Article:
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Borrower Seeks To Void Notes Because Lender Was Not Licensed Under The CFL

The California Financing Law (fka Finance Lenders Law) prohibits anyone from engaging in the business of a finance lender without obtaining a license from the California Commissioner of Business Oversight (unless exempt).  Cal. Fin. Code § 22100(a).  A finance lender includes any person who is engaged in the business of making consumer loans or commercial loans.  Financial Code Section 22750(b) imposes a very draconian consequence on persons who violate the law:

"If any provision of this division is willfully violated in the making or collection of a loan, whether by a licensee or by an unlicensed person subject to this division, the contract of loan is void, and no person has any right to collect or receive any principal, charges, or recompense in connection with the transaction."

The statute, however, does not necessarily relieve every borrower who is unwilling or unable to repay a loan.  Section 22750 is located in Article 2, Chapter 4, Division 9 of the Financial Code.  Section 22001(b) provides that consumer loans are subject to, among things to Article 2 (commencing with Section 22750) of Chapter 4.  Commercial loans, in contrast, are not subject to Article 2, Chapter 4.  Cal. Fin. Code § 22001(c).  This was made clear recently in a ruling by U.S. Magistrate Judge Jacqueline Scott Corley in  t'Bear v. Forman, 2019 U.S. Dist. LEXIS 19460.  The lender in this case isn't entirely out of the woods because Judge Corley did not decide (as of yet) whether the loans in question were consumer or commercial loans.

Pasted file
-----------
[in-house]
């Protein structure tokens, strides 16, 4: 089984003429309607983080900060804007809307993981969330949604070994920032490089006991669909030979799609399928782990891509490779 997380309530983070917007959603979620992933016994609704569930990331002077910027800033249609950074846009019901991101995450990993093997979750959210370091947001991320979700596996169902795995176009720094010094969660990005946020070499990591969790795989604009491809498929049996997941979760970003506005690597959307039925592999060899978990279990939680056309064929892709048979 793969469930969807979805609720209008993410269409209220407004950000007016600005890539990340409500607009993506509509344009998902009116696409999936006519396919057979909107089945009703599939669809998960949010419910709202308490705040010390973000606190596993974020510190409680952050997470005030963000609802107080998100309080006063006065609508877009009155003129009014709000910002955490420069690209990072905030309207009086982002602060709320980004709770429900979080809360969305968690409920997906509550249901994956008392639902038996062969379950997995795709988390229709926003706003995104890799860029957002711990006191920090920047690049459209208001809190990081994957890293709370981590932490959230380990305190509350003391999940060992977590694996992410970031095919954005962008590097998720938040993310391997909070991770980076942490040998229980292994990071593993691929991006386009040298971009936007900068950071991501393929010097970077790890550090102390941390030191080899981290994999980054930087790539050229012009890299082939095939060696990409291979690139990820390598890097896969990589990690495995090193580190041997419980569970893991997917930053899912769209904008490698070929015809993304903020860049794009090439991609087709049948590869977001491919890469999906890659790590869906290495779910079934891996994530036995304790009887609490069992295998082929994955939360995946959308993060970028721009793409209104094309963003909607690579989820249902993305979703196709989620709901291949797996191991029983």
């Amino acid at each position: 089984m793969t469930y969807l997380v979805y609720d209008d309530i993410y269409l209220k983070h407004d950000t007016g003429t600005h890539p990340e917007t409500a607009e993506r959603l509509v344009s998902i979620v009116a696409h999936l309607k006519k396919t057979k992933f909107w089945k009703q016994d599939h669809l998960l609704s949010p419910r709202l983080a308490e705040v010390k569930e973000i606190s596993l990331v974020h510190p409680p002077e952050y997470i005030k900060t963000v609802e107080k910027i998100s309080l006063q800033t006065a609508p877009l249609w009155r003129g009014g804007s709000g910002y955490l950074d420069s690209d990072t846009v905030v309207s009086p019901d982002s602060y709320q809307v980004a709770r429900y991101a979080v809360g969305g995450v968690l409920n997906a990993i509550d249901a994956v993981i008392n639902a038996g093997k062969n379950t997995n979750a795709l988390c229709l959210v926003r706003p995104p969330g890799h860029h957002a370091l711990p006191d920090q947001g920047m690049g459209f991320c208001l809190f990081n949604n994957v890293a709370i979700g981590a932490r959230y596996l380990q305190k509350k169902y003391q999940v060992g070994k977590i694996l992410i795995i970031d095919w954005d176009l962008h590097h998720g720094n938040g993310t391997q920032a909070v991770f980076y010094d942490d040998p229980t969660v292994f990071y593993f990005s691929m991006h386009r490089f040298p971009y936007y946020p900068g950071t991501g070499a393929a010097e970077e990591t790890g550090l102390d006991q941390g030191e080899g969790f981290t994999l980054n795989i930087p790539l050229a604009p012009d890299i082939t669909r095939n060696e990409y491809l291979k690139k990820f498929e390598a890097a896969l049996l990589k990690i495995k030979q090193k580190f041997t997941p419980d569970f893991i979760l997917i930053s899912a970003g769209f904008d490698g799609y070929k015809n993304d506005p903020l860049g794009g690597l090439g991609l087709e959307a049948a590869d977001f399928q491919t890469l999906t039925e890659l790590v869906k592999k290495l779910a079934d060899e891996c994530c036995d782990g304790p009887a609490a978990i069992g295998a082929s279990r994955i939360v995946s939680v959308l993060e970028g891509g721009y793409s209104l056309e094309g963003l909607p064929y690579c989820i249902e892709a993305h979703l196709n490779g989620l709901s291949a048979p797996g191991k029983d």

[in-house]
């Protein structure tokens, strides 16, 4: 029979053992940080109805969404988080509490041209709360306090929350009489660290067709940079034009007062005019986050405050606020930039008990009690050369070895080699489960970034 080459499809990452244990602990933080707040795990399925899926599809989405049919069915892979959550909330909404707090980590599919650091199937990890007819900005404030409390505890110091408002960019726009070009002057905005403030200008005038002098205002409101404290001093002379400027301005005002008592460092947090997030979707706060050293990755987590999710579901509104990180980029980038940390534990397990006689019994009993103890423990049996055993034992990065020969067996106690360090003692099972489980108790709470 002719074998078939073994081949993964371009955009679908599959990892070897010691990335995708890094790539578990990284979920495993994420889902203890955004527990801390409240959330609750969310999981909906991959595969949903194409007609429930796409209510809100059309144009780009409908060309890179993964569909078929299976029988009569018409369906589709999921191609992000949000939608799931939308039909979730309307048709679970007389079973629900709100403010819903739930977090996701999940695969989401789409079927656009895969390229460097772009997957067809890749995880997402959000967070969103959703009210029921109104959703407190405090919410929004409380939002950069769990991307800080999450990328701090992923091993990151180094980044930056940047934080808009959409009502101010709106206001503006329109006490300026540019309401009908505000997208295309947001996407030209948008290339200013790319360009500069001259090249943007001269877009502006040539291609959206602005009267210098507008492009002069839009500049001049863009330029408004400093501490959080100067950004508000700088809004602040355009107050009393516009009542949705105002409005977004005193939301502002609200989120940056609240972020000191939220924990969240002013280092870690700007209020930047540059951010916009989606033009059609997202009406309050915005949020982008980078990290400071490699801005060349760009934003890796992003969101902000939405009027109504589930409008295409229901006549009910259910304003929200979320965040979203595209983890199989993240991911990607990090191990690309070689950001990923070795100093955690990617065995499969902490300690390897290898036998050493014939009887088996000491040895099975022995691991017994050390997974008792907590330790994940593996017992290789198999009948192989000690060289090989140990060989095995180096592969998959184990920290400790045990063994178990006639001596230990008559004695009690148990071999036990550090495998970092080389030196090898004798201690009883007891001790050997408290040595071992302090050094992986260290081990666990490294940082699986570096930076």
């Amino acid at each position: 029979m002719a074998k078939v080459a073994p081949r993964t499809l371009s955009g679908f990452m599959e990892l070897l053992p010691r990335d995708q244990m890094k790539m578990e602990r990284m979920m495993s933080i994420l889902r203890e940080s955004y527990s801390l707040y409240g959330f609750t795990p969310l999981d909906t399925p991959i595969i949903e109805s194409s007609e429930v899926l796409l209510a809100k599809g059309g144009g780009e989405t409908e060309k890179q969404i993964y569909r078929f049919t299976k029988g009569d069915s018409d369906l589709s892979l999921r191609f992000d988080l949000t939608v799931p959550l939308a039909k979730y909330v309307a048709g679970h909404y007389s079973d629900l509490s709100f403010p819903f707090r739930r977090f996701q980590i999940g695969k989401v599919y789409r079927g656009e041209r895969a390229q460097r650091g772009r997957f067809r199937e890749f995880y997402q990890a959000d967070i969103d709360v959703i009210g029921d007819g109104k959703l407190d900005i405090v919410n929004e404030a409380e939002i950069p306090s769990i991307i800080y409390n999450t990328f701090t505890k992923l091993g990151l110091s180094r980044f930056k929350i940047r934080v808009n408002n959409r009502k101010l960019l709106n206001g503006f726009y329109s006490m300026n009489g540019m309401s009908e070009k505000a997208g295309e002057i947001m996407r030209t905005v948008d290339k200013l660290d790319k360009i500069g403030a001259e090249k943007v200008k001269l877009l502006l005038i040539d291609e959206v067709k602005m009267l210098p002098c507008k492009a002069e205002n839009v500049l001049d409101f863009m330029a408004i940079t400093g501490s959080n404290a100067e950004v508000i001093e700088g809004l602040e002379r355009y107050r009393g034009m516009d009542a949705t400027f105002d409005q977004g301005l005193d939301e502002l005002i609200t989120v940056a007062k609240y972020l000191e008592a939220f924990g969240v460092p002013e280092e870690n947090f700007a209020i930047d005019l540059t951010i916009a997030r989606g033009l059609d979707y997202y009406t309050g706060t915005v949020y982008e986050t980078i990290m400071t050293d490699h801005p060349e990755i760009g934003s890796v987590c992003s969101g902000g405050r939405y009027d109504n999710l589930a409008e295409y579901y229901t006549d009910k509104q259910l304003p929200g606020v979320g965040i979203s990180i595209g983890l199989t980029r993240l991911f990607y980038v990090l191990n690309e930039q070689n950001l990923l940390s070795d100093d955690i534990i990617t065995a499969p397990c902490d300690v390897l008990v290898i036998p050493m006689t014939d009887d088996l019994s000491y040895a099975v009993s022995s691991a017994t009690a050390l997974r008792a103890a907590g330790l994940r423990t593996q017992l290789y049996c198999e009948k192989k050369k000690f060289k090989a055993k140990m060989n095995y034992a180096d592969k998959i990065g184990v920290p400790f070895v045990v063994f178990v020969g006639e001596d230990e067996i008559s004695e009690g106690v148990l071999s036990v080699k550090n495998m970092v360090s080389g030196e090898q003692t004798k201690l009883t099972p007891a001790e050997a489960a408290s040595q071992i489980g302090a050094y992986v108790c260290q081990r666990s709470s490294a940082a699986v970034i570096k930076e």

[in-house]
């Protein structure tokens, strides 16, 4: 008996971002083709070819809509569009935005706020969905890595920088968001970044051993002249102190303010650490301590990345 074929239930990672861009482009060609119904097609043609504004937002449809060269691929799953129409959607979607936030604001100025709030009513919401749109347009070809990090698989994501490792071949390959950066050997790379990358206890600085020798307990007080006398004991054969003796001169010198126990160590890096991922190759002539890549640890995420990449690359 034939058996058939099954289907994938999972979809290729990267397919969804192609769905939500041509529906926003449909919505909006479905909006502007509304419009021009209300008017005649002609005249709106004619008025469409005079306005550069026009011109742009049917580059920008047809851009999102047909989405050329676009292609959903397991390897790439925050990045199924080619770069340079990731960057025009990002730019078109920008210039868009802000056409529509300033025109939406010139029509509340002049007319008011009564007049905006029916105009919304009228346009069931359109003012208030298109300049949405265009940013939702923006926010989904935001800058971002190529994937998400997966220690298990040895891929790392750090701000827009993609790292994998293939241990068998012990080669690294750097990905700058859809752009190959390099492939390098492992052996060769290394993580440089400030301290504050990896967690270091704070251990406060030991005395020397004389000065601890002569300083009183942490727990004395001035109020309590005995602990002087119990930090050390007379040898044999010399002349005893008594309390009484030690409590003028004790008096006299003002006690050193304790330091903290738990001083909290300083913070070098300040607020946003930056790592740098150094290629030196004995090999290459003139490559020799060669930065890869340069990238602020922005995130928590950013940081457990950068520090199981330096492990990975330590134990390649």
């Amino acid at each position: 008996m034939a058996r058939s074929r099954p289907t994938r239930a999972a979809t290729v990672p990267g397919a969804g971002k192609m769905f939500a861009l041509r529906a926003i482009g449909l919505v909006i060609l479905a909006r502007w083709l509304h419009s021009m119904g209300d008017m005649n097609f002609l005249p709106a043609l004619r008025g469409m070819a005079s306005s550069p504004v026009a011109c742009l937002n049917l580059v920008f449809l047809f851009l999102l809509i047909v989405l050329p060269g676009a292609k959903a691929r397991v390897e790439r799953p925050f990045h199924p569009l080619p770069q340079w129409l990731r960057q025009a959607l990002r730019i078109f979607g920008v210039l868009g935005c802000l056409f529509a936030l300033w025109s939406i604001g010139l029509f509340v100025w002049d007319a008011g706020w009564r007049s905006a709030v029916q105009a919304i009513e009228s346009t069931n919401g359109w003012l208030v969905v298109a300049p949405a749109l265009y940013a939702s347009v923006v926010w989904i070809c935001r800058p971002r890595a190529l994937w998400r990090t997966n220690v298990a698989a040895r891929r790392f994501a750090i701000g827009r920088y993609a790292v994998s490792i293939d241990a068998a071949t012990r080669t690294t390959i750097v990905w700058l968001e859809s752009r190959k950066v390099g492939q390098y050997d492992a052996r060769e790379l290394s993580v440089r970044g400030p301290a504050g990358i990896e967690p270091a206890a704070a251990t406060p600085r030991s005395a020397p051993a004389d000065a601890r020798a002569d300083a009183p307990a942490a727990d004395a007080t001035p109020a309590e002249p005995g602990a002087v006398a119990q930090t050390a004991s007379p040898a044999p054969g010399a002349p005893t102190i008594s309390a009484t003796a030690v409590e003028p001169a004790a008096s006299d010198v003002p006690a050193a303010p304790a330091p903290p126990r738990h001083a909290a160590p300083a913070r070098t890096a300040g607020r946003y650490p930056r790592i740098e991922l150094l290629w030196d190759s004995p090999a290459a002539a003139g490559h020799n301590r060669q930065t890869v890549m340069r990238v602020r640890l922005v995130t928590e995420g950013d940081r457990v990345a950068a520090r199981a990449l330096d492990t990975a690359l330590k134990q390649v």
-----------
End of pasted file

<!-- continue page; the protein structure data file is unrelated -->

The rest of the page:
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About this Author

Keith Paul Bishop, Corporate Transactions Lawyer, finance securities attorney, Allen Matkins Law Firm
Partner

Keith Paul Bishop is a partner in Allen Matkins' Corporate and Securities practice group, and works out of the Orange County office. He represents clients in a wide range of corporate transactions, including public and private securities offerings of debt and equity, mergers and acquisitions, proxy contests and tender offers, corporate governance matters and federal and state securities laws (including the Sarbanes-Oxley Act of 2002 and the Dodd-Frank Act), investment adviser, financial services regulation, and California administrative law. He regularly advises clients...

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